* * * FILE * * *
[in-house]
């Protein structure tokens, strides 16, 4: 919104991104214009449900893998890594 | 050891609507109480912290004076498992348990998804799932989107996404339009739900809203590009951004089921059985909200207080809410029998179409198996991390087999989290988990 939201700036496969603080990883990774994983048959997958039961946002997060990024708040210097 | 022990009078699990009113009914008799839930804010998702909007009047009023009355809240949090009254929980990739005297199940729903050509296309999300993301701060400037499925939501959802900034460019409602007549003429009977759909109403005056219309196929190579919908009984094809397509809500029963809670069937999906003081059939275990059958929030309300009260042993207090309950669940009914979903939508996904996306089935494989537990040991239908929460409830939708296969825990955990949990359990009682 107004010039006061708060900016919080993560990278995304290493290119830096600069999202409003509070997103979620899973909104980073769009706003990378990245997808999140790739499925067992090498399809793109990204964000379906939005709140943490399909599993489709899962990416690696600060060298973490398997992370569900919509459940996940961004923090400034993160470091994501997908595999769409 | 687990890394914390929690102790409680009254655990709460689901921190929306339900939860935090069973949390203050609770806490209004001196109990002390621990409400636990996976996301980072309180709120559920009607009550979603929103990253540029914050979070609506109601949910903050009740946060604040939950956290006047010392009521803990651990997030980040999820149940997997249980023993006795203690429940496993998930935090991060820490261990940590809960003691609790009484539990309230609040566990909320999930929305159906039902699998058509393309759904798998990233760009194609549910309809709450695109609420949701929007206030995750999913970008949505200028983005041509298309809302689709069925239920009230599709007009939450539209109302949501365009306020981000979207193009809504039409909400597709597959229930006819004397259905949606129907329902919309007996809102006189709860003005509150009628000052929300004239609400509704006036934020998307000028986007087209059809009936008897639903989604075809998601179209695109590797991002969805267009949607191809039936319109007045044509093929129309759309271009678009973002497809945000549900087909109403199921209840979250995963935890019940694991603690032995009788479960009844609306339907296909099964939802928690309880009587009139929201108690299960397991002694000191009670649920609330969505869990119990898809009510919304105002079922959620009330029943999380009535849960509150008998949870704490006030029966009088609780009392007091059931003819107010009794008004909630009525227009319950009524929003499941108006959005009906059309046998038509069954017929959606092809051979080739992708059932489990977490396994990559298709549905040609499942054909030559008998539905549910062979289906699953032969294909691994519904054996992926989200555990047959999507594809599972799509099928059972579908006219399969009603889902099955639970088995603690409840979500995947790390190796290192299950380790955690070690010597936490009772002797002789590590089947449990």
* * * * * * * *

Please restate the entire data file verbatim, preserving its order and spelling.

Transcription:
[in-house]
């Protein structure tokens, strides 16, 4: 919104991104214009449900893998890594 | 050891609507109480912290004076498992348990998804799932989107996404339009739900809203590009951004089921059985909200207080809410029998179409198996991390087999989290988990 939201700036496969603080990883990774994983048959997958039961946002997060990024708040210097 | 022990009078699990009113009914008799839930804010998702909007009047009023009355809240949090009254929980990739005297199940729903050509296309999300993301701060400037499925939501959802900034460019409602007549003429009977759909109403005056219309196929190579919908009984094809397509809500029963809670069937999906003081059939275990059958929030309300009260042993207090309950669940009914979903939508996904996306089935494989537990040991239908929460409830939708296969825990955990949990359990009682 107004010039006061708060900016919080993560990278995304290493290119830096600069999202409003509070997103979620899973909104980073769009706003990378990245997808999140790739499925067992090498399809793109990204964000379906939005709140943490399909599993489709899962990416690696600060060298973490398997992370569900919509459940996940961004923090400034993160470091994501997908595999769409 | 687990890394914390929690102790409680009254655990709460689901921190929306339900939860935090069973949390203050609770806490209004001196109990002390621990409400636990996976996301980072309180709120559920009607009550979603929103990253540029914050979070609506109601949910903050009740946060604040939950956290006047010392009521803990651990997030980040999820149940997997249980023993006795203690429940496993998930935090991060820490261990940590809960003691609790009484539990309230609040566990909320999930929305159906039902699998058509393309759904798998990233760009194609549910309809709450695109609420949701929007206030995750999913970008949505200028983005041509298309809302689709069925239920009230599709007009939450539209109302949501365009306020981000979207193009809504039409909400597709597959229930006819004397259905949606129907329902919309007996809102006189709860003005509150009628000052929300004239609400509704006036934020998307000028986007087209059809009936008897639903989604075809998601179209695109590797991002969805267009949607191809039936319109007045044509093929129309759309271009678009973002497809945000549900087909109403199921209840979250995963935890019940694991603690032995009788479960009844609306339907296909099964939802928690309880009587009139929201108690299960397991002694000191009670649920609330969505869990119990898809009510919304105002079922959620009330029943999380009535849960509150008998949870704490006030029966009088609780009392007091059931003819107010009794008004909630009525227009319950009524929003499941108006959005009906059309046998038509069954017929959606092809051979080739992708059932489990977490396994990559298709549905040609499942054909030559008998539905549910062979289906699953032969294909691994519904054996992926989200555990047959999507594809599972799509099928059972579908006219399969009603889902099955639970088995603690409840979500995947790390190796290192299950380790955690070690010597936490009772002797002789590590089947449990």